It would be highly impractical to eliminate factory farming all at once, due to the sheer number of animals currently living in factory farms and the massive amount of meat people in the global north still eat. Those animals would need somewhere to go, and it’s not feasible to simply release 23 billion animals into the wild and hope everything works itself out. For that reason, it’s more likely that factory farming would eventually be gradually phased out, rather than abolished in one fell swoop.
Think, for example, of the invention of the car. Cars didn’t replace horse-drawn carriages overnight, but with their invention, over time, the use of horses for transport was mostly phased out. A similar phenomenon could play out in the meat industry, with consumers steadily reducing meat from their diet until it’s only a fraction of what it is now.
A gradual slowdown such as this is sometimes called a “just transition,” and it could play out in a variety of ways. For instance, if cultivated meat is eventually scaled en-masse — to the point at which it’s cheaper, healthier and more environmentally sustainable than factory farming — it’s likely we might see a similar sort of seismic-yet-gradual transition. Another potential tool for a just transition would be the reduction or elimination of economic and fiscal policies that support the traditional meat industry. Finally, just transition programs can help meat industry employees like slaughterhouse workers and contract farmers forge new career paths, which is already happening for some producers who now grow mushrooms and greens instead of raising livestock.
Whether or not there would ultimately be more or fewer animals on the planet in the absence of factory farming is difficult to say, but one thing is for sure: The animals that were alive, however numerous they were, would be living much happier and healthier lives than they are now.
How the End of Factory Farming Would Change Things for Humans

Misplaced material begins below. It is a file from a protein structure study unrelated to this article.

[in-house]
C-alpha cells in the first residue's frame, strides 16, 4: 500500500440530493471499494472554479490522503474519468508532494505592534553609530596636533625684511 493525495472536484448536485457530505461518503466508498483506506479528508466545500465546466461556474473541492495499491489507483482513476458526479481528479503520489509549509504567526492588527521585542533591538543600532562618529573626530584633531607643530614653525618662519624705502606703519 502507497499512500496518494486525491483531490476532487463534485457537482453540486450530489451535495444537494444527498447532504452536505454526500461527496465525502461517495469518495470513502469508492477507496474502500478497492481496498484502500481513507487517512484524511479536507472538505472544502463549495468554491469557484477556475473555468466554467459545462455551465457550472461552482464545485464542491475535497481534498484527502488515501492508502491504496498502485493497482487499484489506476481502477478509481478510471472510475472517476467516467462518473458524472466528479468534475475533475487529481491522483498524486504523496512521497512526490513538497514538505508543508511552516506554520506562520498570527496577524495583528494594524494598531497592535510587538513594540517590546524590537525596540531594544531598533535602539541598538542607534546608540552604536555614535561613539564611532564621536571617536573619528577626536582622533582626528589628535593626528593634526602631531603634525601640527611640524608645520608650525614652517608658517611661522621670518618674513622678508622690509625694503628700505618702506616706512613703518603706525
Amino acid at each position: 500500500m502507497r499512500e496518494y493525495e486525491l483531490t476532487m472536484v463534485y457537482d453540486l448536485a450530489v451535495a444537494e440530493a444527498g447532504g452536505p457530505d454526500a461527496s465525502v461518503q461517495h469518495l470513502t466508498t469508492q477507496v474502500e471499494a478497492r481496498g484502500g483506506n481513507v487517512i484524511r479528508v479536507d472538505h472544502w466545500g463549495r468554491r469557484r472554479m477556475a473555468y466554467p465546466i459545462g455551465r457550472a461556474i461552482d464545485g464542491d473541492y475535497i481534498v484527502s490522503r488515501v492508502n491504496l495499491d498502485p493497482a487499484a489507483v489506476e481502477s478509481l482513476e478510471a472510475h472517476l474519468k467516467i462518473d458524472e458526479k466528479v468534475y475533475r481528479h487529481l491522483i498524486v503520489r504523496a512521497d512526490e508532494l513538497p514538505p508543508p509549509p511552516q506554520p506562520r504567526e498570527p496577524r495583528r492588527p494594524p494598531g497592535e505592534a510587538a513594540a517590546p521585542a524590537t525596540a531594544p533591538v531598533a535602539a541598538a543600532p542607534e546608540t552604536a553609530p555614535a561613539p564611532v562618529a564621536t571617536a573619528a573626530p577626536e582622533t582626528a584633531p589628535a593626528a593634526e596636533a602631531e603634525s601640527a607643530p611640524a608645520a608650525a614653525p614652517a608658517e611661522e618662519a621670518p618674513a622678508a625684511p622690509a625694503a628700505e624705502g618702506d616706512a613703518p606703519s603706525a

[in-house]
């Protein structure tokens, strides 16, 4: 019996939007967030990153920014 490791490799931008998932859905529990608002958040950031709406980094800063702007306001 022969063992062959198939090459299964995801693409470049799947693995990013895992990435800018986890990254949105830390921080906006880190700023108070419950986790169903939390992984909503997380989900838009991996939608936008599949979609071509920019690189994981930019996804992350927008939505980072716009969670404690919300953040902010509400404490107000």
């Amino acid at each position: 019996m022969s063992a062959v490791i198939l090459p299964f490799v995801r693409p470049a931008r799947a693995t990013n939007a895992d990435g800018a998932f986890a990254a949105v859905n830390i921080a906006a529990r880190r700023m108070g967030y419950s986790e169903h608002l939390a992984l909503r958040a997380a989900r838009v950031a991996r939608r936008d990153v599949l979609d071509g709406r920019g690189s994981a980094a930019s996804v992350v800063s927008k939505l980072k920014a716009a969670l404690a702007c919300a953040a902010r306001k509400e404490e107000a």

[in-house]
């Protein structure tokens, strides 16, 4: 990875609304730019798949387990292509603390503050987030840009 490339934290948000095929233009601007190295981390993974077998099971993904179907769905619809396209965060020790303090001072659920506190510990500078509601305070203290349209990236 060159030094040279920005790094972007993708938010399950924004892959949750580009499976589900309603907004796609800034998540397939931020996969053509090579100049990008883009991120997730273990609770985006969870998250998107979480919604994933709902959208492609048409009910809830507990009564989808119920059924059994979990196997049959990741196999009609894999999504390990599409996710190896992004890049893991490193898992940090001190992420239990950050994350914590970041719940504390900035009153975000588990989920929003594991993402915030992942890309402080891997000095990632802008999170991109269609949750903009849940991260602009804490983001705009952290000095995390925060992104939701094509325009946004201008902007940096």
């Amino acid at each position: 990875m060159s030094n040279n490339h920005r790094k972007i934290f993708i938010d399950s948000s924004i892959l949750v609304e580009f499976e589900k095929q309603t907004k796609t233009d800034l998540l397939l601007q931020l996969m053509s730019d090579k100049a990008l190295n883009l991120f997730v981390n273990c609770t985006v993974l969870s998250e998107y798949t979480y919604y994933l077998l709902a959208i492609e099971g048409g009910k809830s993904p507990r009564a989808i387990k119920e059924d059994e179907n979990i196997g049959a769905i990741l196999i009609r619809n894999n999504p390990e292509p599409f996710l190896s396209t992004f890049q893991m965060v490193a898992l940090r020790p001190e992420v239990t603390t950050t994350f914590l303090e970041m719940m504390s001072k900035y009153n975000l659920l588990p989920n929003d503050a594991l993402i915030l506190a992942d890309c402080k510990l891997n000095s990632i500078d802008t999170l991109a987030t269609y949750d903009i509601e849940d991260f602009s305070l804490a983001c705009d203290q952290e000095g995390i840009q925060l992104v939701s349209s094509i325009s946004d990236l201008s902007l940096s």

The elimination of factory farms would affect much more than animals and the environment. It would also have a colossal impact on how we humans get and eat our food — especially with regard to meat.
Meat consumption has skyrocketed over the last several decades, and the proliferation of factory farms is in part a response to this increase in demand. Their abhorrent effects on the environment and animals notwithstanding, factory farms are economically efficient, and that efficiency (not to mention government subsidization of the meat and dairy industries) keeps prices lower than they otherwise would be. As such, meat would become significantly more expensive if factory farms were eliminated but cheaper cultivated meat did not replace animal farming.
Still, the eradication of factory farms would almost certainly lead to — or require, depending on how you look at it — a reduction in humans’ meat consumption. We simply would not be able to produce as much meat as we do now. But this is a positive side effect: humans already consume meat at an unsustainable and unhealthy rate, so a reduction in meat consumption would be an enormous win for the planet.
The Bottom Line
In the long-term, eliminating factory farms would change the world in monumental ways, most of which are impossible to game out with precision. We can’t know, for instance, exactly how the global animal population would be affected by the countless direct and indirect effects that ending factory farming would have. It’s also too soon to say how governments and the human population at large would adapt to the new reality, and how our consumption habits would change.
One thing is indisputable, though: If we ended factory farming, animal suffering and environmental devastation around the world would plummet. The number of animals forced to live their entire lives in violent, unforgiving, disease-ridden conditions would fall exponentially across the globe. Even if there were fewer animals on Earth as a result, the standard of living for those animals would improve enormously.
This article originally appeared in Sentient Media at https://sentientmedia.org/if-factory-farming-ended/.
This story was originally published by Sentient Media.